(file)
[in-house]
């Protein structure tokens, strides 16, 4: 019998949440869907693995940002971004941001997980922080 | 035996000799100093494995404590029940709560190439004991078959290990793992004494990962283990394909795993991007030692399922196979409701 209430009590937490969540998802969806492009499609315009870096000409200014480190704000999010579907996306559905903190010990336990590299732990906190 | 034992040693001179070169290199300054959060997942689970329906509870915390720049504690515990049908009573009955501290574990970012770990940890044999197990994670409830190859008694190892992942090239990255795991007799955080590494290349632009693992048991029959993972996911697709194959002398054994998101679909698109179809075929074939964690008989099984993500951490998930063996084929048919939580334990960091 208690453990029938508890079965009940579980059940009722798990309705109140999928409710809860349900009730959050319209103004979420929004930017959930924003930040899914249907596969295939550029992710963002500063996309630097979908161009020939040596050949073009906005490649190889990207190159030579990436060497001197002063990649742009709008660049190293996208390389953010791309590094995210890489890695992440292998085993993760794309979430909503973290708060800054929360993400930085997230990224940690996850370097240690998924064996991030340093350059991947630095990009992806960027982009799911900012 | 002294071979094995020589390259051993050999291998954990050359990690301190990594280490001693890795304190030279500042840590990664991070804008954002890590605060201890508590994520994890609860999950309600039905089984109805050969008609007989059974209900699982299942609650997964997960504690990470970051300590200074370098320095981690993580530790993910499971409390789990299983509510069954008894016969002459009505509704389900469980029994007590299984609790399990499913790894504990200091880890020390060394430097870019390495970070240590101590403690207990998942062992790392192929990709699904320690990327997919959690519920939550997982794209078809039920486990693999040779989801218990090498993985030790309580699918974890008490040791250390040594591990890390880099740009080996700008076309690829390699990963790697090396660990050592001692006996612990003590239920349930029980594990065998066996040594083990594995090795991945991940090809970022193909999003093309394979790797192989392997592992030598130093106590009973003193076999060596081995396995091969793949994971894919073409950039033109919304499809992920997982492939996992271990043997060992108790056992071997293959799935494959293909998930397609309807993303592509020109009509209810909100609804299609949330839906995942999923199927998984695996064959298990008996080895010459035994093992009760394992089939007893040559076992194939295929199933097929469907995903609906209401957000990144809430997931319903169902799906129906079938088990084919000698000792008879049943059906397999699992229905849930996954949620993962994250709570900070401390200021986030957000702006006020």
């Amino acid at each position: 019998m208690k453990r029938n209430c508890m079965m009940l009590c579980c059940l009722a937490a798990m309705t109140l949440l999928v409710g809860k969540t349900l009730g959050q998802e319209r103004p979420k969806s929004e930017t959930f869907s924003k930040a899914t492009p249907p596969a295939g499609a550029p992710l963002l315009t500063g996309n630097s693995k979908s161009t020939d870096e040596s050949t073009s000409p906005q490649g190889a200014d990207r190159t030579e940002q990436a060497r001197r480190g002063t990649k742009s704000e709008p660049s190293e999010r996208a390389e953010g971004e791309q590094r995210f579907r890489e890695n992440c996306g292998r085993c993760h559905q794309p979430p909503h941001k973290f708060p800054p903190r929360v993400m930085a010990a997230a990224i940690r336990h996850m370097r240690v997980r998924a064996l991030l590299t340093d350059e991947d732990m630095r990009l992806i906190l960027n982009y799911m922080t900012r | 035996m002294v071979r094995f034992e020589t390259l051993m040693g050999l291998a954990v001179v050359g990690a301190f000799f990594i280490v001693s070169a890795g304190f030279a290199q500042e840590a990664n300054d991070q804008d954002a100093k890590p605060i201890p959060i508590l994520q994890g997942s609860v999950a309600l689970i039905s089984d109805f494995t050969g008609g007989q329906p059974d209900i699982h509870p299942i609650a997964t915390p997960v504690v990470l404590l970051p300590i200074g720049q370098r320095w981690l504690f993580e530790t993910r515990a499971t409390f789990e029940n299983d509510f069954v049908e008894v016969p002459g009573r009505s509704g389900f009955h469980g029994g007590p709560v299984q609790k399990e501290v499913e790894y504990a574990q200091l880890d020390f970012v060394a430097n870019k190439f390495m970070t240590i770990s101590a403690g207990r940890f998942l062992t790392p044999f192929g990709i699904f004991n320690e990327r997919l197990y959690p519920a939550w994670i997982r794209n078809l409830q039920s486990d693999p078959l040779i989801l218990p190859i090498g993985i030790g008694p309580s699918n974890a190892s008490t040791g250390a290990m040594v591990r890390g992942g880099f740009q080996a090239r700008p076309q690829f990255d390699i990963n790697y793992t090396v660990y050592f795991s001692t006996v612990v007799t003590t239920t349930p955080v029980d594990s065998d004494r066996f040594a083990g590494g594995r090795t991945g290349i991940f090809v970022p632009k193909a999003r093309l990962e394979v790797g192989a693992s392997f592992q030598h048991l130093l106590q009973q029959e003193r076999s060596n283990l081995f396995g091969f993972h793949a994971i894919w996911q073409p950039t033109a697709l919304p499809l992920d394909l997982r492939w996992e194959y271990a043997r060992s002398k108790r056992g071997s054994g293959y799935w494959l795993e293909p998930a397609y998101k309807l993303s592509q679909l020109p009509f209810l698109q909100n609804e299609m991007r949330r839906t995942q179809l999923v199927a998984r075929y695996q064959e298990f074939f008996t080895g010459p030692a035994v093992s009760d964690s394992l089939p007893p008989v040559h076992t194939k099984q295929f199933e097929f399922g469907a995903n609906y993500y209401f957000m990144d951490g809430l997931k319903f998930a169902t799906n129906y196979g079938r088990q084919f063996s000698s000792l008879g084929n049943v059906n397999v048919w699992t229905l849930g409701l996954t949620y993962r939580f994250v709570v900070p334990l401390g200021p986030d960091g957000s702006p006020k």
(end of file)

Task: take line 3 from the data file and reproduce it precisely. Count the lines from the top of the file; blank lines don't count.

């Amino acid at each position: 019998m208690k453990r029938n209430c508890m079965m009940l009590c579980c059940l009722a937490a798990m309705t109140l949440l999928v409710g809860k969540t349900l009730g959050q998802e319209r103004p979420k969806s929004e930017t959930f869907s924003k930040a899914t492009p249907p596969a295939g499609a550029p992710l963002l315009t500063g996309n630097s693995k979908s161009t020939d870096e040596s050949t073009s000409p906005q490649g190889a200014d990207r190159t030579e940002q990436a060497r001197r480190g002063t990649k742009s704000e709008p660049s190293e999010r996208a390389e953010g971004e791309q590094r995210f579907r890489e890695n992440c996306g292998r085993c993760h559905q794309p979430p909503h941001k973290f708060p800054p903190r929360v993400m930085a010990a997230a990224i940690r336990h996850m370097r240690v997980r998924a064996l991030l590299t340093d350059e991947d732990m630095r990009l992806i906190l960027n982009y799911m922080t900012r | 035996m002294v071979r094995f034992e020589t390259l051993m040693g050999l291998a954990v001179v050359g990690a301190f000799f990594i280490v001693s070169a890795g304190f030279a290199q500042e840590a990664n300054d991070q804008d954002a100093k890590p605060i201890p959060i508590l994520q994890g997942s609860v999950a309600l689970i039905s089984d109805f494995t050969g008609g007989q329906p059974d209900i699982h509870p299942i609650a997964t915390p997960v504690v990470l404590l970051p300590i200074g720049q370098r320095w981690l504690f993580e530790t993910r515990a499971t409390f789990e029940n299983d509510f069954v049908e008894v016969p002459g009573r009505s509704g389900f009955h469980g029994g007590p709560v299984q609790k399990e501290v499913e790894y504990a574990q200091l880890d020390f970012v060394a430097n870019k190439f390495m970070t240590i770990s101590a403690g207990r940890f998942l062992t790392p044999f192929g990709i699904f004991n320690e990327r997919l197990y959690p519920a939550w994670i997982r794209n078809l409830q039920s486990d693999p078959l040779i989801l218990p190859i090498g993985i030790g008694p309580s699918n974890a190892s008490t040791g250390a290990m040594v591990r890390g992942g880099f740009q080996a090239r700008p076309q690829f990255d390699i990963n790697y793992t090396v660990y050592f795991s001692t006996v612990v007799t003590t239920t349930p955080v029980d594990s065998d004494r066996f040594a083990g590494g594995r090795t991945g290349i991940f090809v970022p632009k193909a999003r093309l990962e394979v790797g192989a693992s392997f592992q030598h048991l130093l106590q009973q029959e003193r076999s060596n283990l081995f396995g091969f993972h793949a994971i894919w996911q073409p950039t033109a697709l919304p499809l992920d394909l997982r492939w996992e194959y271990a043997r060992s002398k108790r056992g071997s054994g293959y799935w494959l795993e293909p998930a397609y998101k309807l993303s592509q679909l020109p009509f209810l698109q909100n609804e299609m991007r949330r839906t995942q179809l999923v199927a998984r075929y695996q064959e298990f074939f008996t080895g010459p030692a035994v093992s009760d964690s394992l089939p007893p008989v040559h076992t194939k099984q295929f199933e097929f399922g469907a995903n609906y993500y209401f957000m990144d951490g809430l997931k319903f998930a169902t799906n129906y196979g079938r088990q084919f063996s000698s000792l008879g084929n049943v059906n397999v048919w699992t229905l849930g409701l996954t949620y993962r939580f994250v709570v900070p334990l401390g200021p986030d960091g957000s702006p006020k």